American League Cy Young Award Is Suddenly David Price's to Lose

Anthony Witrado@@awitradoFeatured ColumnistSeptember 24, 2015

Toronto Blue Jays starting pitcher David Price delivers in the fifth inning of baseball game against the New York Yankees at Yankee Stadium in New York, Friday, Sept. 11, 2015. (AP Photo/Kathy Willens)
Kathy Willens/Associated Press

Small stumbles can be unforgivable offenses when races are so close. 

The slightest advantage this late in the process can be too large to overcome. And if the competition is outpacing everyone else anyway, well then it becomes that man’s race to lose.

That is where David Price sits in the American League Cy Young Award competition this week after another dazzling down-the-stretch performance Monday against the New York Yankees. The Yankees are the team Price’s Toronto Blue Jays are trying to hold off in the AL East title hunt as they attempt to qualify for the postseason for the first time since 1993, when the franchise won its second consecutive World Series.

Against the Yankees, Price threw seven shutout innings, struck out seven and walked one. He allowed just two hits in a dominant performance that was cut short because of the 114 pitches it took him to weave it. He retired the final 14 batters who stepped into the box against him.

Is the AL Cy Young now David Price's to lose? Leads the league in ERA, 4th in K's & now 8-1 with #BlueJays - including 4-0 vs the #Yankees

— Jayson Stark (@jaysonst) September 22, 2015

In four starts against the Yankees as a Blue Jay, Price allowed five earned runs in 26.1 innings (1.71 ERA) and won the decision in three of the four starts—he is 3-1 versus the Yankees, despite the previous tweet. His overall ERA for the year is now an AL-best 2.34.

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Toronto manager John Gibbons told reporters, per Shi Davidi of Sportsnet:

He’s been unbelievable, really. He’s 8-1 since we acquired him, that’s eight big wins, four times he’s faced these guys, the team we’re competing with right now, that’s not easy to do. What can you say really? That was the whole idea behind getting him. Trades don’t always work out right; this one has worked out right. … He’s [at the] top of the game, really.

While Price, who stands to rake in more than $200 million in free agency this offseason, might be at the top of the league’s starting pitcher heap, there are guys at his level or slightly below trying to pull him down.

The main one is Houston Astros ace Dallas Keuchel, who has earned that ace title over his last two seasons and pitched to a 2.51 ERA, 2.90 FIP and 1.023 WHIP this year. He is also 18-8 with a chance to win 20 games, and even though wins as a stat have been mostly discredited in this era, we still celebrate that milestone as a high level of excellence.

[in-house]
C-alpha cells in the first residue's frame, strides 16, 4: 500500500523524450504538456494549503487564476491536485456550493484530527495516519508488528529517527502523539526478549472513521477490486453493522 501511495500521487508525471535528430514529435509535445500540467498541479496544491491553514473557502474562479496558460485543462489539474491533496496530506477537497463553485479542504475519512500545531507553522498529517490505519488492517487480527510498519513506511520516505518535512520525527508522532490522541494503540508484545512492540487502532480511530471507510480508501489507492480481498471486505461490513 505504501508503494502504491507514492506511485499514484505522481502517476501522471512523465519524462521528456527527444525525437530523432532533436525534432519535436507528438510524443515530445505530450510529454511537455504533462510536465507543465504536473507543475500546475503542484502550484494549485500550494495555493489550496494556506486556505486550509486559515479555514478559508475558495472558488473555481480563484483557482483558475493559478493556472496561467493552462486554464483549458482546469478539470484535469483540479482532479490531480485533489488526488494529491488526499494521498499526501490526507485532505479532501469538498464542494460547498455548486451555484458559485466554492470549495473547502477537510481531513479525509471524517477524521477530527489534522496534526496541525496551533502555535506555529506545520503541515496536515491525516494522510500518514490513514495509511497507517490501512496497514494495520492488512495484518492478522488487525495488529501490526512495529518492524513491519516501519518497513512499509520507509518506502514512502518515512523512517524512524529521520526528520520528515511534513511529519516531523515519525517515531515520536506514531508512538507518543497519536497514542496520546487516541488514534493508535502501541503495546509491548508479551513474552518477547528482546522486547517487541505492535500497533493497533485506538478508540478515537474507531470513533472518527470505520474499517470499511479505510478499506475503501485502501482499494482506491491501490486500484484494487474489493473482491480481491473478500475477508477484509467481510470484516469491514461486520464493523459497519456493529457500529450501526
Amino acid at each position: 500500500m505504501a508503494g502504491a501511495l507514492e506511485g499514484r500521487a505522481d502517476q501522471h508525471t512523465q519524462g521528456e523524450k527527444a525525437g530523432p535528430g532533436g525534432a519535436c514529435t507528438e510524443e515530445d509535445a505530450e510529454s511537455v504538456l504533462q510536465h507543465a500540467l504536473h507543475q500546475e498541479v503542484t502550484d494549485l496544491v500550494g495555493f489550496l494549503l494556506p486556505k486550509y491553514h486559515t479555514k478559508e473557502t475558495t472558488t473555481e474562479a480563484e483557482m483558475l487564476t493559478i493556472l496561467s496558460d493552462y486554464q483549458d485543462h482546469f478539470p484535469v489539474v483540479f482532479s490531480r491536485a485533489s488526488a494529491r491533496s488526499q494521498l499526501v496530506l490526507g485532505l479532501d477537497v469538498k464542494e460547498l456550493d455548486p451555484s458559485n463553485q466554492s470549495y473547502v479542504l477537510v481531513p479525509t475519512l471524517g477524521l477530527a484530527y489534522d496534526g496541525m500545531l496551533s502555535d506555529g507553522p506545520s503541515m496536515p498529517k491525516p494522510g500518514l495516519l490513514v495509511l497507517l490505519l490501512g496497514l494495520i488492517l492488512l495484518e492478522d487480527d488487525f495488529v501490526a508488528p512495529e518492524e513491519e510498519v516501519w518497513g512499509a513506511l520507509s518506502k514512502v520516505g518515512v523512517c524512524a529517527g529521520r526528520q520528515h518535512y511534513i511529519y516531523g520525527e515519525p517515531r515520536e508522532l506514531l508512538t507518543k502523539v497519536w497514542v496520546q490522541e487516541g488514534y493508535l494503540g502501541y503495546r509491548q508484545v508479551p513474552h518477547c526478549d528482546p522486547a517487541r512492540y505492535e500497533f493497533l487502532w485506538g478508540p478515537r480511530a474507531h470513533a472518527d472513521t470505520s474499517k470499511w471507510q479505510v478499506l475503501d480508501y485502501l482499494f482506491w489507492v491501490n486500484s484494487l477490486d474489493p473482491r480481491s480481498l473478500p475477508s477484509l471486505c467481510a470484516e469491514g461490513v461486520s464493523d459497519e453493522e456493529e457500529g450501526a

It is also possible that Keuchel’s stumble last week will cost him the Cy Young Award. In a start against the Texas Rangers in the Astros’ most critical series of the season, he lasted just 4.2 innings and was torched for nine runs, six of them in the first inning to sink his team before the Rangers even made three outs.

David Price can become only 2nd pitcher to win Cy Young for season in which he was traded, joining Rick Sutcliffe in '84. (h/t STATS LLC)

— Jon Morosi (@jonmorosi) September 22, 2015

Keuchel bounced back nicely against the Los Angeles Angels Monday, throwing 7.2 innings and allowing one run, but Price has had no need for such a redeeming outing since the end of April. That is a long-lost memory by now. In a race this close, how these guys throw in their final handful of starts is going to go a long way in voters’ minds, because, as we know, recent memory matters, as does making the playoffs.

There are other candidates in this race, although most of them sit on the fringes. Oakland’s Sonny Gray, Houston’s Scott Kazmir, Tampa Bay’s Chris Archer and Chicago’s Chris Sale all have reasonable cases for being on the ballot, but none of them have the goods to be ahead of Price or Keuchel.

This is now a two-man fight, and the combination of Keuchel’s slip and Price’s latest on-the-money haymaker put Price at the head of the class, a position he’s coveted since he broke in as a reliever with the Tampa Bay Rays in 2008.

"He wanted to be the best," Rays pitching coach Jim Hickey told John Tomase of WEEI.com Tuesday. "He wanted to be the best in the game. He didn't want to be real good. He didn't want to be the best on the team. He wanted to be the best pitcher in the game.”

The number of starts could change depending on when teams clinch and how they want to set up the rotations for the postseason, but as things currently stand, Price and Keuchel will each have two more starts before the end of the regular season. Price throws against the Rays twice, and Keuchel gets the Rangers and Arizona Diamondbacks.

Based on those opponents’ offensive production in the second half, Price has the tougher task to finish his campaign strongly enough to secure the award. If he handles the Rays twice in the span of five games—he’s made just one start against the Rays this season and allowed five runs in six innings in his final start with the Detroit Tigers—it should be enough to lock up the second Cy Young Award of his stellar career.

All quotes, unless otherwise specified, have been acquired firsthand by Anthony Witrado. Follow Anthony on Twitter @awitrado and talk baseball here.